In the face of this new international disorder, both the right and left wings of the British labour movement are clutching at political principles that no longer help. To understand why, let’s imagine the worst-case outcome of the present tension. Trade wars intensify. China annexes Taiwan. A regional war breaks out between Iran and Saudi Arabia. Putin shifts the focus of his hybrid warfare efforts to the Baltics and Scandinavia. After a flurry of proxy conflicts, the two inevitable moments of 21st century regime change take place: a democratic revolution overthrows Putin and United Russia, while in Beijing a radical reform movement sweeps the communist bureaucracy from power.

Any politician who can’t imagine this happening should not be allowed to issue even a press release, let alone commission a frigate. Suppose, however, that at the end of this turmoil, the world emerges with some chastened but battered democracies in control. What would they need to create? The United Nations.

And on what principles? The same principles Woolf spelt out in 1915 - that force can only be applied under international law, and that the size and military strength of powerful countries gives them a de facto veto over such action, which has to be recognised de jureThat is why, at present, Jeremy Corbyn is absolutely right to go on defending the principles underlying UN-approved military action. It is why the Conservatives, together with their friends on the Labour right, are wrong to undermine them.

Either the UN is dead as a supranational legal entity – in which case you move to a Plan B, which I will outline below – or it is saveable. At the moment it is wise to act as if it were saveable, even as Sergei Lavrov and Nikki Haley thow bile at each other across the table.

If it is saveable, then faced with Russia’s persistent use of its veto power to stifle even basic investigations of chemical weapons breaches, and to prevent Assad being brought to international justice, you have to make compromises that seem unpalatable if, in the back of your mind, you are still running a 19th century imperial power.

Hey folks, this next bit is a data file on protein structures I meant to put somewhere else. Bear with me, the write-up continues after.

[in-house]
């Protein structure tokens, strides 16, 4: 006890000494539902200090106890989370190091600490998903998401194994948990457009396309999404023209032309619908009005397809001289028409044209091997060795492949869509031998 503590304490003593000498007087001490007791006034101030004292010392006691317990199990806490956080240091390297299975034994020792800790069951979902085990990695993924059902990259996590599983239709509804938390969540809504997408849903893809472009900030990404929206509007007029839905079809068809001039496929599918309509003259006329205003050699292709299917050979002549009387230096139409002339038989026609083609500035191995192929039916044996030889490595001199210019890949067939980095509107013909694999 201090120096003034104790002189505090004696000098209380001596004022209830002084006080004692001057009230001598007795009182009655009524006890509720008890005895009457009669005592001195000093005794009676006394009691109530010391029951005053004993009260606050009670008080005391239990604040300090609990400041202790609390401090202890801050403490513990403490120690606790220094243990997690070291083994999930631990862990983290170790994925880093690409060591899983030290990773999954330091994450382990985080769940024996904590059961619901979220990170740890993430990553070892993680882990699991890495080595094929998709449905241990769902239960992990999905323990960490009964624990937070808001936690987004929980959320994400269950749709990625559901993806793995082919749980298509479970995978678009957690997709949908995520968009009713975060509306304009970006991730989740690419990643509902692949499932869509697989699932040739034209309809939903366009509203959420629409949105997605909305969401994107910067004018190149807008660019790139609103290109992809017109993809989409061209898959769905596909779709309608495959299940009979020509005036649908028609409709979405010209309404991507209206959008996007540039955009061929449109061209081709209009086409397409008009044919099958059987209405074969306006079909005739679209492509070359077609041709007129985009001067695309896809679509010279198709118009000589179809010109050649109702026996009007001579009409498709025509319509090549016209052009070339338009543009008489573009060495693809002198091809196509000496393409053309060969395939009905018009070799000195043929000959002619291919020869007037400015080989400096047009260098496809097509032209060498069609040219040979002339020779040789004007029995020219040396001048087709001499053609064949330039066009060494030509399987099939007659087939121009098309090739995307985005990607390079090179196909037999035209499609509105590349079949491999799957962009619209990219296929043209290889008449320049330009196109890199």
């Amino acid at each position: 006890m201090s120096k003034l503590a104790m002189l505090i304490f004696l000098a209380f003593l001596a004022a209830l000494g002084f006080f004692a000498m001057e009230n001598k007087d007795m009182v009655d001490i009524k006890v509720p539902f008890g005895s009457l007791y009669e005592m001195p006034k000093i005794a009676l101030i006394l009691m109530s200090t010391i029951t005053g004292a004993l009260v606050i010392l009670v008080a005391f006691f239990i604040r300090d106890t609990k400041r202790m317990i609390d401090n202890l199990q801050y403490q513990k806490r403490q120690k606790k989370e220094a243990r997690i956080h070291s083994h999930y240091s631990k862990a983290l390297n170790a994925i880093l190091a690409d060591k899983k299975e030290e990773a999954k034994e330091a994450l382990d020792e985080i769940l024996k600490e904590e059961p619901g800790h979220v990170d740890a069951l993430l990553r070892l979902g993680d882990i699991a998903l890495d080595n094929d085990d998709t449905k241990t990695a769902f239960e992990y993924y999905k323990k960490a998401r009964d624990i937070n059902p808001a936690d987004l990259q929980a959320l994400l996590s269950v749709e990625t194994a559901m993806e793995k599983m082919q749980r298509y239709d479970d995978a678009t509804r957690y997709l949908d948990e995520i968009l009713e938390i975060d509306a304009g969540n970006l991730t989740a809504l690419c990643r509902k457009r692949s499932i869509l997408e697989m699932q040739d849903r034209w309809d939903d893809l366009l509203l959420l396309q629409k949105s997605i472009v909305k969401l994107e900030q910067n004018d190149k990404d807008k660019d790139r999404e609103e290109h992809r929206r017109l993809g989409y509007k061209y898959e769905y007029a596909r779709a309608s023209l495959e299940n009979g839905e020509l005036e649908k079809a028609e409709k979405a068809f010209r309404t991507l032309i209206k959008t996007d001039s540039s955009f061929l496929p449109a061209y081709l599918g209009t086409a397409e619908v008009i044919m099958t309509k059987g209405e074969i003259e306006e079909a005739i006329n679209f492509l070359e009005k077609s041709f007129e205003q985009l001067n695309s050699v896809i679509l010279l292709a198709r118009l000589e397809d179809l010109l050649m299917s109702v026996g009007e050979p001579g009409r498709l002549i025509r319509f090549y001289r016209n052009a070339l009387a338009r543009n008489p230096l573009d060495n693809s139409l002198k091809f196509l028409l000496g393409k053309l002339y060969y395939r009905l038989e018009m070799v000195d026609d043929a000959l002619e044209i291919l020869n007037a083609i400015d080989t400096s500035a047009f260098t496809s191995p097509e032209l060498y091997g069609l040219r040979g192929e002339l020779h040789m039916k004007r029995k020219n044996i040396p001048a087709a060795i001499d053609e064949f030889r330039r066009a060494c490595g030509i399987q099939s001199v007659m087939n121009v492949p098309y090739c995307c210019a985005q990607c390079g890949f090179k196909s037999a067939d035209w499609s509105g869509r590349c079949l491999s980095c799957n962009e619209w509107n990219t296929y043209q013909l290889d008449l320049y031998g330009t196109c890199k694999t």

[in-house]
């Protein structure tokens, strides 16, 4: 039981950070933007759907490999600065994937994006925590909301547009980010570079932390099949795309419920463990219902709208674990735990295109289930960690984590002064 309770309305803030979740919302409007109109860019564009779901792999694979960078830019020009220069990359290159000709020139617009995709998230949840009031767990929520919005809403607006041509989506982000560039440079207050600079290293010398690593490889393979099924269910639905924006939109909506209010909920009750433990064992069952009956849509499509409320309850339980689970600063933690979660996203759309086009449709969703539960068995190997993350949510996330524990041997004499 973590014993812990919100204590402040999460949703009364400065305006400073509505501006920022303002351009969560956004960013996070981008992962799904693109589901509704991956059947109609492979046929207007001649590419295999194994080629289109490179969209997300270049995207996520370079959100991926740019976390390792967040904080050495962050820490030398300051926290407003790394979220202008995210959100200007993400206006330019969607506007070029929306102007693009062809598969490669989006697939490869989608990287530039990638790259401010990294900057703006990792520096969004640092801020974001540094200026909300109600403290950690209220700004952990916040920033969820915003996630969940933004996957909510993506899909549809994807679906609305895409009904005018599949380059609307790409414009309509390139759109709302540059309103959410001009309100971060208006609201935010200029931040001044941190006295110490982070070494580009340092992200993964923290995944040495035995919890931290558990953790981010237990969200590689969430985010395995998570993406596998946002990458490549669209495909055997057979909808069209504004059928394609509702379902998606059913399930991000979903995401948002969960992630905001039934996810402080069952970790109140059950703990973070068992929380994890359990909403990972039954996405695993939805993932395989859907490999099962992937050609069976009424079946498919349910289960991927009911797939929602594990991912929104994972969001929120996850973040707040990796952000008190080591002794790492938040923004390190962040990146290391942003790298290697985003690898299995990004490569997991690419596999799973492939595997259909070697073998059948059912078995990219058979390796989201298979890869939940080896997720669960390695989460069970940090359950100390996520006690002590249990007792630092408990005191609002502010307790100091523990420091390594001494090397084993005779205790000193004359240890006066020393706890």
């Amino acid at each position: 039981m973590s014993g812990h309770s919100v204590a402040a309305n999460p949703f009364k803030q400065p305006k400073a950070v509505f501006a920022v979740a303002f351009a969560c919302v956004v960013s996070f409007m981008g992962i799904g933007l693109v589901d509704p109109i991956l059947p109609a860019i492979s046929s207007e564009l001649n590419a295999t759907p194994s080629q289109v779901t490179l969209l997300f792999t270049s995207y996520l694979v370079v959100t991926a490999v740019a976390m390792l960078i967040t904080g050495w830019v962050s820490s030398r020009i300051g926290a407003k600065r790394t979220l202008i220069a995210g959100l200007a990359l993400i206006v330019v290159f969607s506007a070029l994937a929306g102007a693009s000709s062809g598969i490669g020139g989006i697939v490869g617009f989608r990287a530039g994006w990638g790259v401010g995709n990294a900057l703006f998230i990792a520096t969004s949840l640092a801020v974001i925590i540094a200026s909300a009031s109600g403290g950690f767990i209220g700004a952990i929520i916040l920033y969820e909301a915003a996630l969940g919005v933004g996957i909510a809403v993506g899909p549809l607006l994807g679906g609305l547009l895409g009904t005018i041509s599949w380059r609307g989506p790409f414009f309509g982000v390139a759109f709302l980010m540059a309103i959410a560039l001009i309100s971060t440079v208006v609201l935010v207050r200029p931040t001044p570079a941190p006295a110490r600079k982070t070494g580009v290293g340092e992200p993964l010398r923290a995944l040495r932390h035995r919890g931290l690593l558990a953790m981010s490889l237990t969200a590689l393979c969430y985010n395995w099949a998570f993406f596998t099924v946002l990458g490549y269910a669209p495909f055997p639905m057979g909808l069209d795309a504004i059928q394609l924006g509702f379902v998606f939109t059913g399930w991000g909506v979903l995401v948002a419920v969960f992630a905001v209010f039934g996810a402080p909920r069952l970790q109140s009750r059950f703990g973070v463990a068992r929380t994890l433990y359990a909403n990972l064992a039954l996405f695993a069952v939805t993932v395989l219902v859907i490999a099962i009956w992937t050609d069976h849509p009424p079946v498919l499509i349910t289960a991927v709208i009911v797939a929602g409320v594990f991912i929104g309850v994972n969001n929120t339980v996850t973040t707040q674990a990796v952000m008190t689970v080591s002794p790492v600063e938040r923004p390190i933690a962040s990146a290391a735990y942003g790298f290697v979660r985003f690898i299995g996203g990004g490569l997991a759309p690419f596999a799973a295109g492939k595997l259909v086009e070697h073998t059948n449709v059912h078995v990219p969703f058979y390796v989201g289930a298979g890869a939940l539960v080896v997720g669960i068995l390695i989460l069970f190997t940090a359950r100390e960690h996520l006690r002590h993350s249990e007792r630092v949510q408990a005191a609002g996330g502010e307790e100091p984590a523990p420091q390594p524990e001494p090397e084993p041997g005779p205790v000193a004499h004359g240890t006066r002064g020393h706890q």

So when May accuses Corbyn of “letting the Russians have a veto over our foreign policy”, let’s analyse calmly what that really means. Russia has a veto over actions Britain can take in the enforcement of international law because we signed the UN Charter. It has no veto over our relationship with Ireland (though Brussels does); or our trade policy with China or our policy of stationing troops recruited in Nepal on the island of Borneo.

Russia has the power to say: if you want to take certain actions - like theatrically bombing Syria to punish the Assad regime, which is our ally - you must take them unilaterally, imposing your superior conceptions of human rights and legality by force. That’s what we signed up to when we founded the UN.

In the same spirit, Corbyn is right to go on asking questions. His challenge to May during the first Skripal debate was laser-focused: where was the proof that the Novichok was made in Russia? It turned out neither Porton Down, nor the Organisation for the Prohibition of Chemical Weapons, could provide it, and that the case of diplomatic sanctions on Russia was based on human intelligence, most of which has not been seen by politicians.

Likewise with the chlorine attack on Douma. Since reputable journalists and the Russians themselves have claimed it could be a false flag operation, then - even though these claims are dubious - before launching military action that could bring British forces into direct conflict with Russian forces, it would have been wise to wait, find evidence and construct alliances.

The fact that Corbyn signalled his opposition to unilateral action, and that large sections of the population share his position, probably had a role in limiting the action Britain signed up to in the strike on Syria. As one of the most pro-Nato voices on the British left, having been attacked as a “Nato Troll” by George Galloway, I have no problem whatsoever with Corbyn’s question, his lines of attack, his reservations about military action, and his determination to stick with the UN as the guarantor of international law.

The legal opinion supplied to Tom Watson MP is quite clear – and in no ways legally innovative. The only grounds for taking unilateral military action are self-defence, the permission of the UN Security Council, or an invitation to use force by the government of the state where it’s being used.

Even by the government’s own, twisted legal criteria, May is left having to portray a well-telegraphed, punitive and theatrical missile strike as an urgent, unavoidable act to avert humanitarian disaster. Sadly, the real humanitarian disaster – mass displacement of civilians as Assad retakes Eastern Ghouta, the likely torture and execution of opponents, the mass traumatisation of children – was never going to be stopped by missiles fired from 400km away.

But the problem for Corbyn, and the wider constituency he represents, comes if the doom scenario I outlined above starts playing out. Putin’s appetite for isolation, sanctions and opprobrium is a) larger than most people anticipated and b) growing.

In this context, the residual Stalinism of parts of the British left, combined with the vague anti-imperialism that has taught several generations of progressive people that Britain and America are the worst perpetrators of militarism and duplicity in the world, needs to be challenged.